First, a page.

• I second that - but I use html-trap.procmail. It's fast enough for my uses (300 to 400 emails a day) and is easy enough for me to understand and customize.

    It's main features are:
    • Trapping (dumping) emails based on attachment type (great to get rid of those pesky vbs worms).
    • Mangleing (sp?) of filenames so that no files are run automagicly by Outlook/Scripting Engine. Users are forced to save the file and rename the file (gives the antivirus software a fighting chance to kill the menace, if any).
    • Dumping files based on the amount of Macros in a DOC or XLS (if you don't dump or mangle them).
    • Kills webbugs and mangles HTML messages.
    • Great reporting mechanism - at least I think it's great.
    I know it doesn't do what the author suggested but even without subject recongnition it killed the 3 NakedWife worms that tried to get into my network,

    --
    All browsers' default homepage should read: Don't Panic...
  • Whatever mechanism you use to centrally stop delivery of file types you don't like/trust please make sure you either bounce the mail with the attachment, or notify the recipient that you won't deliver the particular attachment.

    I consult for a large automotive company who have a policy of throwing away certain attachment types (including .tar.gz) and I have been repeatedly caught out by external suppliers sending me information which just gets thrown into the bit bucket by the corporate mail server. Neither the sender of recipient is notified that the mail has been binned which is massively irritating!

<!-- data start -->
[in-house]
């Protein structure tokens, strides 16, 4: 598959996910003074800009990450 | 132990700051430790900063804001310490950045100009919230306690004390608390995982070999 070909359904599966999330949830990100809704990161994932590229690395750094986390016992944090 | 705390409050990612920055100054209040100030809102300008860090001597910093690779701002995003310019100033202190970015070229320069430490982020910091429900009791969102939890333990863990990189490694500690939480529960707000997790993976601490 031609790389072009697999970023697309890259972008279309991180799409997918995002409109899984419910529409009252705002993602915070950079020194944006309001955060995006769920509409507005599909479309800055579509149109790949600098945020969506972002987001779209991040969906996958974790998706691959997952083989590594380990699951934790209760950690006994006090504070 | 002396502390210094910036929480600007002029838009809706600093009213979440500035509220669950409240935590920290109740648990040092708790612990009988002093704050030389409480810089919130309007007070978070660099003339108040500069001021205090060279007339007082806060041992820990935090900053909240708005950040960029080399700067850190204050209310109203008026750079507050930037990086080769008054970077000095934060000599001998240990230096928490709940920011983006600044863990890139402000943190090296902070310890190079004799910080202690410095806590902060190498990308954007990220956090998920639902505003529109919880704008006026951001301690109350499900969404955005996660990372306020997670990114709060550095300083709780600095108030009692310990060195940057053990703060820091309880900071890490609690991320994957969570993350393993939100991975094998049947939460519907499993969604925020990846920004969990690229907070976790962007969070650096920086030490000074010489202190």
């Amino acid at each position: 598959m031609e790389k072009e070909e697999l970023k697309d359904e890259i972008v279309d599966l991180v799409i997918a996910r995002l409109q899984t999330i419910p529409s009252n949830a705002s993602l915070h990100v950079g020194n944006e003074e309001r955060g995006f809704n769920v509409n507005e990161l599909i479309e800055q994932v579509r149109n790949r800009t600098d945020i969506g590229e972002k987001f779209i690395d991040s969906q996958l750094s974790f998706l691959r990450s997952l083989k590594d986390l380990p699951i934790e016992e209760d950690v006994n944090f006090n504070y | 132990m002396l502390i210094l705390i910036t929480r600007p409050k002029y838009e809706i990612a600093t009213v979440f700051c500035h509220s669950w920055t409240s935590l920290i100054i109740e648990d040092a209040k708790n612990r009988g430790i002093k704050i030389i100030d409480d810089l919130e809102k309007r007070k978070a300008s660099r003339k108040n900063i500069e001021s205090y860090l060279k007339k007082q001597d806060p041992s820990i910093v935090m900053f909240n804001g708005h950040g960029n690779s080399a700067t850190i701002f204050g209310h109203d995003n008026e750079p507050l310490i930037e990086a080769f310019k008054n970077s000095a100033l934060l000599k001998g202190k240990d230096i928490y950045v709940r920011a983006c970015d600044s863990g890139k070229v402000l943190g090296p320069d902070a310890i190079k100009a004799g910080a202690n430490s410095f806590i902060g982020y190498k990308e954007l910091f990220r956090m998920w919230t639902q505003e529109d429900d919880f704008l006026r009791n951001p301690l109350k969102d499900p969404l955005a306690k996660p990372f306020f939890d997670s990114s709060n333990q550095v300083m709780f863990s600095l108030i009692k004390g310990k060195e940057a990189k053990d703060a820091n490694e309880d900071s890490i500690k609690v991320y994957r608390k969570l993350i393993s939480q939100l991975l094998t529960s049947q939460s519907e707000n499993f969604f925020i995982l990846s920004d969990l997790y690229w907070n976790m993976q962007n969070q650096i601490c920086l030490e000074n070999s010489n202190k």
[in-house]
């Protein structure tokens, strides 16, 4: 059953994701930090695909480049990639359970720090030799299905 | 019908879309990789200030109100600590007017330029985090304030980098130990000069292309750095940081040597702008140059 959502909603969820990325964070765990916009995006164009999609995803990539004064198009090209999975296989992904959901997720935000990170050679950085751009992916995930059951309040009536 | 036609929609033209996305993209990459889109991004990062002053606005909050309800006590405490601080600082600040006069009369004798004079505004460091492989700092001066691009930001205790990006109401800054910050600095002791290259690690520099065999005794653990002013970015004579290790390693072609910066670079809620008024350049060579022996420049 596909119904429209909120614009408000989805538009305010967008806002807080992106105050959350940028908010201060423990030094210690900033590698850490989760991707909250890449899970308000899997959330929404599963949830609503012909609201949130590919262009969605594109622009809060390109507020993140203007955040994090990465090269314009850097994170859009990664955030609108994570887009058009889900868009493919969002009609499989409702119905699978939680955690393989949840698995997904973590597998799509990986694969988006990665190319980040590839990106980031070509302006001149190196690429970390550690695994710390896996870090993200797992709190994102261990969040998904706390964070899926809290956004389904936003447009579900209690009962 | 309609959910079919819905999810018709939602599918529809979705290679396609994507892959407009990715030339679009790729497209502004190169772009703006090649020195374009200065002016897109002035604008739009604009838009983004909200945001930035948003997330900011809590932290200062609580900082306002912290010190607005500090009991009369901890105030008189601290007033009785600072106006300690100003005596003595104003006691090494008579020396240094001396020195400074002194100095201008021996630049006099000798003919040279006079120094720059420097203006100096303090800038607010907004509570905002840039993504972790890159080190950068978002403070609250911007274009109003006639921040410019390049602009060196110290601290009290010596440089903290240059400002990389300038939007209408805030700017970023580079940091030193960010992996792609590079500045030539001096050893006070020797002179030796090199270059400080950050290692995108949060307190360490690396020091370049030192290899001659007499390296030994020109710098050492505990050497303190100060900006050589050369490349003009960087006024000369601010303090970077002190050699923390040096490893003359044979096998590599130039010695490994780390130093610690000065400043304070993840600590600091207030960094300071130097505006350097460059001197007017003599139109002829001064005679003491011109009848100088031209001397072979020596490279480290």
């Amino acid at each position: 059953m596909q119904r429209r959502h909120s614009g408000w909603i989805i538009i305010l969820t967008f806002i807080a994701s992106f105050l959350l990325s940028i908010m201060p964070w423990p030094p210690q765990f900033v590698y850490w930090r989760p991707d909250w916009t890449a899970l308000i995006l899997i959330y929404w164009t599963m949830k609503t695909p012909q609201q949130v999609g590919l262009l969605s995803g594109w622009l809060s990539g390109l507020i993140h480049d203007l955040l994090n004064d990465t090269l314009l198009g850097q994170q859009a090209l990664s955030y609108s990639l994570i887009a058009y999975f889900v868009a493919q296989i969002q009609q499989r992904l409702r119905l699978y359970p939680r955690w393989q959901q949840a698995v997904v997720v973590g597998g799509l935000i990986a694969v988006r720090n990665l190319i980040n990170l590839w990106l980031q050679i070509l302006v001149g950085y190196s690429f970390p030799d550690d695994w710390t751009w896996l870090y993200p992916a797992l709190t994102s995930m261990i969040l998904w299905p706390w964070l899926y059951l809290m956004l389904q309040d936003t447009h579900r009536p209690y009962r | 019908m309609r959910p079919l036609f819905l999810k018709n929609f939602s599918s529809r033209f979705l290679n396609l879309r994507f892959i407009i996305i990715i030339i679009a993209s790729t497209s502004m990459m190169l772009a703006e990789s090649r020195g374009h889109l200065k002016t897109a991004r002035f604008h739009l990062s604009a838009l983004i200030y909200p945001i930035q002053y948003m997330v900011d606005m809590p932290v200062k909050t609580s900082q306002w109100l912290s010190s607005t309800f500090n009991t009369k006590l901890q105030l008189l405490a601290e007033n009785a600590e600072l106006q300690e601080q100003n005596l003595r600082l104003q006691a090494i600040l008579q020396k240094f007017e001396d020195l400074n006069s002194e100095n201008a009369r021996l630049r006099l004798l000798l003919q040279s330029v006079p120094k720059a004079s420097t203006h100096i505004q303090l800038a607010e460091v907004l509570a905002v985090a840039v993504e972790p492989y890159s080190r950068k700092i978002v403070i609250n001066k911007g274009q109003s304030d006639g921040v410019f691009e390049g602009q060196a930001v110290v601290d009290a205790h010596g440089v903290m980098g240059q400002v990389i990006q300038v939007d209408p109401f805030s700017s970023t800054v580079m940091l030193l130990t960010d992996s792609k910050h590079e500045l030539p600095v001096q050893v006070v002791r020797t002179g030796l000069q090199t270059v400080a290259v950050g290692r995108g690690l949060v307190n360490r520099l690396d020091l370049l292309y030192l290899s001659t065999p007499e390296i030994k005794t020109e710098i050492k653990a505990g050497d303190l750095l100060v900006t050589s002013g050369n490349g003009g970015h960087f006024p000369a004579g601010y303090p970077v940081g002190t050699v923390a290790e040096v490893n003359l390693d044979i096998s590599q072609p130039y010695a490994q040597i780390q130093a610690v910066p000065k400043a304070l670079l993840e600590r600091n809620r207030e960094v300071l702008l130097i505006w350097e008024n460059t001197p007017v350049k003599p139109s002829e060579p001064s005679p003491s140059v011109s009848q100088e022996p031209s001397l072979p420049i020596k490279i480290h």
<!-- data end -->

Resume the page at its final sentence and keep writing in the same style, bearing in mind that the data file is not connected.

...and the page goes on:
• I know this is nothing like the author asked for, however where I used to work [rowan.edu], I set up a copy of Amavis [amavis.org] to scan all incoming mails on the mailserver. It takes a little tweaking to get syntax and setup right, as when I did it documentation wasn't perfect, but it works like a champ now. One of the other admins also set up a perl script that checks McAfee's FTP site for a newer version of the virus database, pull it down, unpack and test it to make sure it works, and then install it; this way when new virus databases come out, it's automatically updated on the mailserver.

    For our uses, the perl version [amavis.org] (Halfway down the page) worked out better.
  • by awx ( 169546 )
    one easy way I use is to simply block movement of ANY email with "vba" in it. Gets rid of all .jpg.vba attachments that fool the secretaries, and stops discussion of vba-spreading by some of the junior consultants that we had last year. If they wanna spread viri, they can talk about it off company time...
  • It's not that hard to calculate a checksum of each message body that goes through a mail or news server. Once a particular checksum value appears, say, 100 times in a short period (or in 10 newsgroups, etc.), you know you have a problem. At this point you could simply warn the user that the same message has hit X number of other people, from Y number of senders, so Joe Schmoe probably did *not* just send her a picture of his naked wife, or you could simply block that checksum until things die down. Maybe there's something I'm missing here.

    You're missing mailing lists. Opt-in mailing lists, unfortunately act almost precisely the same way as spam. If there's a 100 users on your system subscribed to a list, then it won't be so crazy for the same message to flip through 100 times. And that's legitamate. The biggest problem with any sort of censoring, even of spam, is false positive blocks.

    -Andrew
  • Check the anomy mail tools [anomy.net]. It can disable the active content of emails (like renaming .exe to .exe.disabled or modifying the included javascript in html attachs to make them not executables). Also you can check and/or clean the attachments with antivirus and tools like that.

    Also some antivirus have mail checking engines for linux, like avp or antivir, and with a policy of having the databases updated, this can work almost unattended.